In This House Show Artwork

“Musical, love and relationships, personal, ephemeral, spiritual, warm, disconnection, loneliness, poignant. In this musical, a young couple dealing with their very different hopes and dreams and visions for the future, crash their car into the wall surrounding an old farm house. There they meet a couple who’ve been married for over 50 years, and have some skeletons of their own, which are revealed through conversations between the two couples.”
This is what we had to work with in order to come up with the title treatment and show art for the Two River Theater’s latest show: In This House.
Starting with the title treatment, we did numerous type explorations that tried to express the words that embodied the spirit of the show. We went through an evolution of how the title should be rendered, starting with a more soft look, to a more structured look while still keeping a hand-made quality to the type. The final font was suggested by the Marketing Director of the Theater, emphasizing the architectural aspect of a house.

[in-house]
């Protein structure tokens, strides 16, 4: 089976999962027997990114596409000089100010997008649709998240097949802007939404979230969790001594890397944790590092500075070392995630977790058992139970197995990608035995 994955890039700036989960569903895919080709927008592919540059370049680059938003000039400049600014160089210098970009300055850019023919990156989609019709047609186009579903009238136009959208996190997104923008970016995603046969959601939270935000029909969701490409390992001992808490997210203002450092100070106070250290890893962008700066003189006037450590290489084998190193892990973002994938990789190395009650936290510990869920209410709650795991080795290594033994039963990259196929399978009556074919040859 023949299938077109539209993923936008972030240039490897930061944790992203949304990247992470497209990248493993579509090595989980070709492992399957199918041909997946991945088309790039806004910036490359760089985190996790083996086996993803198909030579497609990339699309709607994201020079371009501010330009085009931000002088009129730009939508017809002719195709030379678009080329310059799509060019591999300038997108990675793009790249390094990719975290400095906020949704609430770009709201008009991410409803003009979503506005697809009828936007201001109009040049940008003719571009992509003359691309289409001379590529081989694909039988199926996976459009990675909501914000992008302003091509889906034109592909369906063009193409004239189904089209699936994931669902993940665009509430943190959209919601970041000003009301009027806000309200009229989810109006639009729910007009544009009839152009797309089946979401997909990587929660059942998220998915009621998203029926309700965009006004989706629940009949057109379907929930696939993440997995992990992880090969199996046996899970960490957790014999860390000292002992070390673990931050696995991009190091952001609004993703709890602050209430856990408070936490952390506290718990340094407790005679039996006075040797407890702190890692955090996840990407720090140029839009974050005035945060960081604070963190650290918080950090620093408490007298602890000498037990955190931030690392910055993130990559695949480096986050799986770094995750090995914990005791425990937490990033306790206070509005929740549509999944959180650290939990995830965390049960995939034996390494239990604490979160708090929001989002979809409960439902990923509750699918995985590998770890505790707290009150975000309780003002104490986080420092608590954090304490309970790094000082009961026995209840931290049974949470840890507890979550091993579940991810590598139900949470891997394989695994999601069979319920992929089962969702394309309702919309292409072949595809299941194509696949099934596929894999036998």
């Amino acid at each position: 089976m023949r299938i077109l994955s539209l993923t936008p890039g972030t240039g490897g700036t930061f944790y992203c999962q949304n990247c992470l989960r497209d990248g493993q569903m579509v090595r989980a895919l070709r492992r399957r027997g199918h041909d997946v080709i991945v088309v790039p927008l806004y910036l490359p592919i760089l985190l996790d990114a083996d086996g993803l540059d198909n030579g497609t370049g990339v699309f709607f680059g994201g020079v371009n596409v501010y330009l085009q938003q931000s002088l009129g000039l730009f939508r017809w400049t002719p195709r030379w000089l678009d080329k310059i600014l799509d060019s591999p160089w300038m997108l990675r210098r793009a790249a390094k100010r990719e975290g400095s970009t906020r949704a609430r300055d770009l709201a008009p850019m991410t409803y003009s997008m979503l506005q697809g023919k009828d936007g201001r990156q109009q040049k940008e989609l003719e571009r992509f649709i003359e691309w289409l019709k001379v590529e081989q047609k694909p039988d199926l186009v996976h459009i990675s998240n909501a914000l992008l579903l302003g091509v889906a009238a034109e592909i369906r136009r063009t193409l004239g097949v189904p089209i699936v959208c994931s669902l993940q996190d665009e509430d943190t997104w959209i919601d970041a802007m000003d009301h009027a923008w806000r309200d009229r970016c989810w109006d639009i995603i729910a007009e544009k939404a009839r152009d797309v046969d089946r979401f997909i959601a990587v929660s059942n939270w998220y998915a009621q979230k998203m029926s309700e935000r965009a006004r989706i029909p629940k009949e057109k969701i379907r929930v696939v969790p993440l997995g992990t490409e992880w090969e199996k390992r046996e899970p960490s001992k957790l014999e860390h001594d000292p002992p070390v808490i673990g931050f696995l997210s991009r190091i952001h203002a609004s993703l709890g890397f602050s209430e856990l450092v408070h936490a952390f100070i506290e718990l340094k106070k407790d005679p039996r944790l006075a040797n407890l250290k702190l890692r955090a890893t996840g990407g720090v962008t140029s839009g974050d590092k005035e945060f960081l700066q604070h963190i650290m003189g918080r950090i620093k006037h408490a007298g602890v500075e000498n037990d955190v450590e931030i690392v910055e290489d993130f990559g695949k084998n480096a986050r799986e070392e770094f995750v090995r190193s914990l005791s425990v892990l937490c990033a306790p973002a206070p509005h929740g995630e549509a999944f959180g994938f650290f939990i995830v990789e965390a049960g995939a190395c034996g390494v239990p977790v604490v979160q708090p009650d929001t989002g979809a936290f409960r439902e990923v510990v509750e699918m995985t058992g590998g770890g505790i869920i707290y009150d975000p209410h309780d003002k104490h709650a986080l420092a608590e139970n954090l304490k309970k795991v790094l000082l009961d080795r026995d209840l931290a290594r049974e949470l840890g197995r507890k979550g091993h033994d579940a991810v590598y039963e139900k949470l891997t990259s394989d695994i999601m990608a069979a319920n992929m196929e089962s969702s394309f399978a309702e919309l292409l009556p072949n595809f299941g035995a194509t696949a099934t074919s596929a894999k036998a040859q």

Once the time came to work on the show artwork, we discussed several different focuses and approaches. In a discussion with the Two River Theater group, we talked about the mood and feeling they wanted to convey with the artwork. “Pastoral, Virginia, Americana, rough, raw, hand-built, hard, real”. They mentioned the opening scene to the 1986 movie “‘night Mother”, which shows shots of a rural road, then an isolated house on that road, then several shots of the outside of that house, which makes the audience curious about what is happening inside. They wanted the same kind of intrigue with the poster. They were envisioning a house in the snow, with perhaps a light on–just enough to make one wonder what is happening inside.
We also explored the imagery of a needlepoint canvas in a distressed frame on an aged wall, with the title rendered in needlepoint.
Finally it was suggested we use old family photos scattered around. We tried a version with a more straightforward arrangement of the photos as was suggested, but we also came up with the idea of forming the shape of a house with the pictures. That solution ended up working perfectly in highlighting both the human drama and the structure of the house (a significant metaphoric element) in the play.